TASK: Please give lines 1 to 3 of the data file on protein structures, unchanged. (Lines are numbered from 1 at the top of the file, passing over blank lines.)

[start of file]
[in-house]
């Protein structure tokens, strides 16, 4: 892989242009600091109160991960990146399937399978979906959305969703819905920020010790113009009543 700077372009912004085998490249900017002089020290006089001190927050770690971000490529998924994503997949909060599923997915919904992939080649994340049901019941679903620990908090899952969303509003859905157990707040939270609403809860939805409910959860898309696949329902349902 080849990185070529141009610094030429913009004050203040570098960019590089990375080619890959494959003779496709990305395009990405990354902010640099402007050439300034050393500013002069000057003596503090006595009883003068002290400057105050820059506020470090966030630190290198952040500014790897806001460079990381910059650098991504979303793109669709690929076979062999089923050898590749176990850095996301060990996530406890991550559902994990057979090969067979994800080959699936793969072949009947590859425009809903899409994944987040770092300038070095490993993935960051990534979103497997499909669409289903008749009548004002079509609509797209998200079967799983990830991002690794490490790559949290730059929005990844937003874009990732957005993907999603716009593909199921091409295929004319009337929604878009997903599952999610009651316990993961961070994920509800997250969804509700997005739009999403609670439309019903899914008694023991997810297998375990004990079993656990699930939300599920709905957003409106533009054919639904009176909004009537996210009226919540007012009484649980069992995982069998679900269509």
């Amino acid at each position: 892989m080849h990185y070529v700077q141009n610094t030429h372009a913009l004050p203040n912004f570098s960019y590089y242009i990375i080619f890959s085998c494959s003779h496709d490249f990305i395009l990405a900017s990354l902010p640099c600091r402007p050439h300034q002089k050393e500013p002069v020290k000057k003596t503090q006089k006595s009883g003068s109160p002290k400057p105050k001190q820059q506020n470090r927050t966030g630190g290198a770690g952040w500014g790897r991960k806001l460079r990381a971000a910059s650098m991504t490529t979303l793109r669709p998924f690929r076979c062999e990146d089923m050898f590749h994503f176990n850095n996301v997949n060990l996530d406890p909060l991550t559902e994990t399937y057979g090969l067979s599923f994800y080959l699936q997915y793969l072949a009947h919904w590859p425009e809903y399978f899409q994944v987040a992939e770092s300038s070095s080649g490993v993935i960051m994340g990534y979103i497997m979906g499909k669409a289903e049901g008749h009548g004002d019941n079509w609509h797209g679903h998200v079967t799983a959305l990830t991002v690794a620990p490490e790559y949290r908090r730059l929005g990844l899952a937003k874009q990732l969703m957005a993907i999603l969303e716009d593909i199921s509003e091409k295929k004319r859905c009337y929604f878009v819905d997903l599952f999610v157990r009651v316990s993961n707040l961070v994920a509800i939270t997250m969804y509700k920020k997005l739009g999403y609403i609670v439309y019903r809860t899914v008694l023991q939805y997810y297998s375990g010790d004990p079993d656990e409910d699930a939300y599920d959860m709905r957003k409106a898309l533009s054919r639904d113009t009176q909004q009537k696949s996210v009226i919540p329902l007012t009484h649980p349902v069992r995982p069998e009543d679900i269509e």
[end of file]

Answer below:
[in-house]
């Protein structure tokens, strides 16, 4: 892989242009600091109160991960990146399937399978979906959305969703819905920020010790113009009543 700077372009912004085998490249900017002089020290006089001190927050770690971000490529998924994503997949909060599923997915919904992939080649994340049901019941679903620990908090899952969303509003859905157990707040939270609403809860939805409910959860898309696949329902349902 080849990185070529141009610094030429913009004050203040570098960019590089990375080619890959494959003779496709990305395009990405990354902010640099402007050439300034050393500013002069000057003596503090006595009883003068002290400057105050820059506020470090966030630190290198952040500014790897806001460079990381910059650098991504979303793109669709690929076979062999089923050898590749176990850095996301060990996530406890991550559902994990057979090969067979994800080959699936793969072949009947590859425009809903899409994944987040770092300038070095490993993935960051990534979103497997499909669409289903008749009548004002079509609509797209998200079967799983990830991002690794490490790559949290730059929005990844937003874009990732957005993907999603716009593909199921091409295929004319009337929604878009997903599952999610009651316990993961961070994920509800997250969804509700997005739009999403609670439309019903899914008694023991997810297998375990004990079993656990699930939300599920709905957003409106533009054919639904009176909004009537996210009226919540007012009484649980069992995982069998679900269509």
């Amino acid at each position: 892989m080849h990185y070529v700077q141009n610094t030429h372009a913009l004050p203040n912004f570098s960019y590089y242009i990375i080619f890959s085998c494959s003779h496709d490249f990305i395009l990405a900017s990354l902010p640099c600091r402007p050439h300034q002089k050393e500013p002069v020290k000057k003596t503090q006089k006595s009883g003068s109160p002290k400057p105050k001190q820059q506020n470090r927050t966030g630190g290198a770690g952040w500014g790897r991960k806001l460079r990381a971000a910059s650098m991504t490529t979303l793109r669709p998924f690929r076979c062999e990146d089923m050898f590749h994503f176990n850095n996301v997949n060990l996530d406890p909060l991550t559902e994990t399937y057979g090969l067979s599923f994800y080959l699936q997915y793969l072949a009947h919904w590859p425009e809903y399978f899409q994944v987040a992939e770092s300038s070095s080649g490993v993935i960051m994340g990534y979103i497997m979906g499909k669409a289903e049901g008749h009548g004002d019941n079509w609509h797209g679903h998200v079967t799983a959305l990830t991002v690794a620990p490490e790559y949290r908090r730059l929005g990844l899952a937003k874009q990732l969703m957005a993907i999603l969303e716009d593909i199921s509003e091409k295929k004319r859905c009337y929604f878009v819905d997903l599952f999610v157990r009651v316990s993961n707040l961070v994920a509800i939270t997250m969804y509700k920020k997005l739009g999403y609403i609670v439309y019903r809860t899914v008694l023991q939805y997810y297998s375990g010790d004990p079993d656990e409910d699930a939300y599920d959860m709905r957003k409106a898309l533009s054919r639904d113009t009176q909004q009537k696949s996210v009226i919540p329902l007012t009484h649980p349902v069992r995982p069998e009543d679900i269509e």